Adjusting to life in the UK is easier than ever. Once almost non-existent, large supermarkets are springing up in most areas which means that most of your favorite foods are available on the UK supermarket shelves. Still, there are some products that are simply not sold in the British Isles so you will want to verify if your favorite snack or lunch food is available. Otherwise, you may want to bring a stash of peanut butter or your favorite cracker with you.

Public transportation in the UK is clean, safe and very accessible. Travel in the cities or between cities is made easy by the reliable transit companies. Most areas of the UK can be accessed in less than 8 hours, making for easy weekend touring. Pack a variety of non-wrinkle clothing to layer for the ever changing weather. Evenings can be cool and as a friend of mine found out, wearing thermals for sleepwear was a necessity for all seasons except summer. If you have room in your suitcase, a lightweight but warm fleece blanket is a welcome addition as you can use it as an extra blanket, a leg warmer while reading on the couch or throw it over yourself on a train to a new destination.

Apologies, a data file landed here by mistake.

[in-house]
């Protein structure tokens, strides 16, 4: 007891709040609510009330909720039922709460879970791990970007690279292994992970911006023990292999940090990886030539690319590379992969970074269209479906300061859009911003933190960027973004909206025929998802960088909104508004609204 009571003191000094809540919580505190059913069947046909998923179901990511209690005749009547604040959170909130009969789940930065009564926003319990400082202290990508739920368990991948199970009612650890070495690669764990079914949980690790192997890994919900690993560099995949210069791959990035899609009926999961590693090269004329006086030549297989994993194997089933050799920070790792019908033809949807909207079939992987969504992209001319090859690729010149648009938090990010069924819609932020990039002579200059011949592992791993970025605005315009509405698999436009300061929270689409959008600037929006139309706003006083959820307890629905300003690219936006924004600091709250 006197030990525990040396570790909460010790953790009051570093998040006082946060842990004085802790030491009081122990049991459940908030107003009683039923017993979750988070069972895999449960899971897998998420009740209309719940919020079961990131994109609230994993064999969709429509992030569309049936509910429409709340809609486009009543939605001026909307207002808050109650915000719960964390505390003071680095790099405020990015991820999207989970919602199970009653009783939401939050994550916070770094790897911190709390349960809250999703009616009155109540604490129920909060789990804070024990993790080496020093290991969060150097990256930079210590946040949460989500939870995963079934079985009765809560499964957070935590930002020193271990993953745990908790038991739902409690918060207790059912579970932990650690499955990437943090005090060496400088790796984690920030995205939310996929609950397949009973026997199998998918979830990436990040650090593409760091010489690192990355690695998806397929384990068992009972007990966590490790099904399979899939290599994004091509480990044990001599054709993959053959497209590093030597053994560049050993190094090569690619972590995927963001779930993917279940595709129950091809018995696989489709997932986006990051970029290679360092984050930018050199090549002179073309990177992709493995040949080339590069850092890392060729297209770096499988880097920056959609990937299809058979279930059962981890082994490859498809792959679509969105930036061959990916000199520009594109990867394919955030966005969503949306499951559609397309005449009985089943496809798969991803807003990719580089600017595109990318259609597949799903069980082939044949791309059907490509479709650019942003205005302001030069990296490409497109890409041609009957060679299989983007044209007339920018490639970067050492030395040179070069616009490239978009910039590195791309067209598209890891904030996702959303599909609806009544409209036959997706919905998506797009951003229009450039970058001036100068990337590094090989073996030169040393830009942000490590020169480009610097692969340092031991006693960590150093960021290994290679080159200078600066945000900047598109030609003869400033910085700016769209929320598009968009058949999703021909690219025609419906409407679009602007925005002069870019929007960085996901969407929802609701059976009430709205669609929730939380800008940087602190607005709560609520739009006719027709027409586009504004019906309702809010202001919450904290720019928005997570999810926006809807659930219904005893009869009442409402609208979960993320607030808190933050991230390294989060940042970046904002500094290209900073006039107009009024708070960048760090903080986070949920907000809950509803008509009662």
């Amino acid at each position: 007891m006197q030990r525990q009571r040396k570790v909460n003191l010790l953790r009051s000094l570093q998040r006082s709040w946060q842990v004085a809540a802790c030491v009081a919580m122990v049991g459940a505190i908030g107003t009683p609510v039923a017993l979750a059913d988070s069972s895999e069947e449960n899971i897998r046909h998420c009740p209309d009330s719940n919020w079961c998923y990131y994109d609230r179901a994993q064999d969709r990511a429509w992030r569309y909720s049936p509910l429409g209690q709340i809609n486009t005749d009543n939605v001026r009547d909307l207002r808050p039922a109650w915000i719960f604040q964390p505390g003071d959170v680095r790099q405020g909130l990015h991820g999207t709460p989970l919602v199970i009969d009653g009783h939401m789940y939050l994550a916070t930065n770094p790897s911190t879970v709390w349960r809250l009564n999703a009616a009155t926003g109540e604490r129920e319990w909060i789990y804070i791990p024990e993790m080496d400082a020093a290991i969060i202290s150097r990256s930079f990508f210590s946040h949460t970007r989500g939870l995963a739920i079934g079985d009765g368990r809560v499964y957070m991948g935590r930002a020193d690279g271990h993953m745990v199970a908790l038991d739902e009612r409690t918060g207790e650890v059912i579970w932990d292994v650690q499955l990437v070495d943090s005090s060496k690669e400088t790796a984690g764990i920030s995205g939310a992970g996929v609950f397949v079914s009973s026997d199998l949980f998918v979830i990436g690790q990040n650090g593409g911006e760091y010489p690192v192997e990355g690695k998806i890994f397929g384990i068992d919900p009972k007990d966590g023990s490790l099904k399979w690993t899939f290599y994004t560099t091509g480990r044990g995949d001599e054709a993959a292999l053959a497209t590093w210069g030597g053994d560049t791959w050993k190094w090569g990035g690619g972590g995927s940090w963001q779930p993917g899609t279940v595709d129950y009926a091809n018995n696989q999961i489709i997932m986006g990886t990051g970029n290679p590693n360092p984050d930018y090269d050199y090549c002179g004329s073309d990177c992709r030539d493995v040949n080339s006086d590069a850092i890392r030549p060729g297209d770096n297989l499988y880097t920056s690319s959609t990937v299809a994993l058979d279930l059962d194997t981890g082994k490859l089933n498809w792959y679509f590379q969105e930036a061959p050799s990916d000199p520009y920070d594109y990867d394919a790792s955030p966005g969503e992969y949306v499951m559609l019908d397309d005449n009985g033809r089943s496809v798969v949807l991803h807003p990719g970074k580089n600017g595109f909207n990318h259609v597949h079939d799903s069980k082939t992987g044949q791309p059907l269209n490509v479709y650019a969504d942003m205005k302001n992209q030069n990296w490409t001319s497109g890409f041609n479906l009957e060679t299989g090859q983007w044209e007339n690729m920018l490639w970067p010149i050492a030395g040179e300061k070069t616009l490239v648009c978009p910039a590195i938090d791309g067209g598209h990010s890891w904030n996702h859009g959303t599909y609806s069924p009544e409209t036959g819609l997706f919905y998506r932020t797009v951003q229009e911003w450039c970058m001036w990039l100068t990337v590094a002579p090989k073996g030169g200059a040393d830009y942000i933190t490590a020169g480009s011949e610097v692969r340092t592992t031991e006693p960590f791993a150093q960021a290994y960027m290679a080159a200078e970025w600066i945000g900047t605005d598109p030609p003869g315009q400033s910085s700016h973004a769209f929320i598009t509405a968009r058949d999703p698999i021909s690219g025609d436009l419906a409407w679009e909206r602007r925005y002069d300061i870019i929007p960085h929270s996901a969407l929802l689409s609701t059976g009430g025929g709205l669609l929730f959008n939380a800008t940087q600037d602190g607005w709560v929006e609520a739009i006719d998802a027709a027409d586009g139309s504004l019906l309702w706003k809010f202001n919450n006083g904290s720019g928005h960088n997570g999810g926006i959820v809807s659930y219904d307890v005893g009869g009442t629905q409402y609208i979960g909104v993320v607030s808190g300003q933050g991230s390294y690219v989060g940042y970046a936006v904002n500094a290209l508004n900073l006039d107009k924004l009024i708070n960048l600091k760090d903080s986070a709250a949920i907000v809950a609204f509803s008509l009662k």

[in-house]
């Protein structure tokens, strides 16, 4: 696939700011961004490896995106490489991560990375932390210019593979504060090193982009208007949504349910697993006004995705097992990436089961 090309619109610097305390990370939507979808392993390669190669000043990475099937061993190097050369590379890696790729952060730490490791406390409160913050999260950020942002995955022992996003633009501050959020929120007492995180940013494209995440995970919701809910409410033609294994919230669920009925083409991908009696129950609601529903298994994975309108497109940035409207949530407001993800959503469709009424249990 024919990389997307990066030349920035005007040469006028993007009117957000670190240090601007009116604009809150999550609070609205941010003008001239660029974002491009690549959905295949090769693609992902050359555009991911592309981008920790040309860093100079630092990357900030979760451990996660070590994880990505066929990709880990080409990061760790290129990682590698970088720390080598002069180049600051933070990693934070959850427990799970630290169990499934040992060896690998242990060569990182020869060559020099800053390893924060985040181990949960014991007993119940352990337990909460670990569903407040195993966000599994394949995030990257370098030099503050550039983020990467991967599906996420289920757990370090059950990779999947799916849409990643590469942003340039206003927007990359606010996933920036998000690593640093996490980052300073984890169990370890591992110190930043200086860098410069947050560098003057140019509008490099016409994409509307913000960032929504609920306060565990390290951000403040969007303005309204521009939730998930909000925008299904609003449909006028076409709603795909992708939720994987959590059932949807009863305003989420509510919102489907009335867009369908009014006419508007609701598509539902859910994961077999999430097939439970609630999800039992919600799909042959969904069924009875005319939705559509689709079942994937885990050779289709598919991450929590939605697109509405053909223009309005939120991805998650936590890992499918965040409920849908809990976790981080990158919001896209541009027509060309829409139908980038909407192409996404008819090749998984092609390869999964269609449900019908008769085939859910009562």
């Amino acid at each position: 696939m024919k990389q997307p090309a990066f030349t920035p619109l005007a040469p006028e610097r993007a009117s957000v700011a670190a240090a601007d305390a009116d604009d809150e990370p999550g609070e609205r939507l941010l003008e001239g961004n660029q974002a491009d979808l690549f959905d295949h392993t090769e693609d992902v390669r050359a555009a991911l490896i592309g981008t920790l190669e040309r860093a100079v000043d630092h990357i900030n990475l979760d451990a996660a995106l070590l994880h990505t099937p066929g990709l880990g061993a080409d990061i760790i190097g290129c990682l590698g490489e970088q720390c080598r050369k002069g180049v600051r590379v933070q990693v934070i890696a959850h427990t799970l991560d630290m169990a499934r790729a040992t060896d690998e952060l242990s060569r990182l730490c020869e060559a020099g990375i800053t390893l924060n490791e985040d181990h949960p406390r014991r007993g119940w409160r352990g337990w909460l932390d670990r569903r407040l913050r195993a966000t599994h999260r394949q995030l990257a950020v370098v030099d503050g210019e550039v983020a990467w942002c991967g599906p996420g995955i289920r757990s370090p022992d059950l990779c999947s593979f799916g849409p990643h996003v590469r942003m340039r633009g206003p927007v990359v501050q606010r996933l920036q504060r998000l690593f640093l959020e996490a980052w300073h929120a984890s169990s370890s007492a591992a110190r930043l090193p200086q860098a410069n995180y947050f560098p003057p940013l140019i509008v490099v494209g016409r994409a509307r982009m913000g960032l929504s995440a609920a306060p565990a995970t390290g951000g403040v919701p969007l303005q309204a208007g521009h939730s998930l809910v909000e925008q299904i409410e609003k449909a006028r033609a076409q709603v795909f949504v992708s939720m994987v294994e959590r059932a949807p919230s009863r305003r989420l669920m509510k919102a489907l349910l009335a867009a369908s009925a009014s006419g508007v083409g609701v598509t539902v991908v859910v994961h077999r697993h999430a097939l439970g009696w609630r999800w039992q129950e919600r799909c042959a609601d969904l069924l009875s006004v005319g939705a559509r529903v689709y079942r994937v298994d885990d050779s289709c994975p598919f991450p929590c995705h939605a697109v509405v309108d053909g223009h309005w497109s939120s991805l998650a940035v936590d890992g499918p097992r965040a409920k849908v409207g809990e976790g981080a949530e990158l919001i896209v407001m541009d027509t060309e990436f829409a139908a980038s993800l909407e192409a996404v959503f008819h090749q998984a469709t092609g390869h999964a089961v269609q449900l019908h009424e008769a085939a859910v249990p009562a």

With some good planning, being a travel nurse in the UK can be that new adventure that introduces you to a new culture and new people with relatively few difficulties associated with moving to a foreign country. Perhaps being a travel nurse is for you.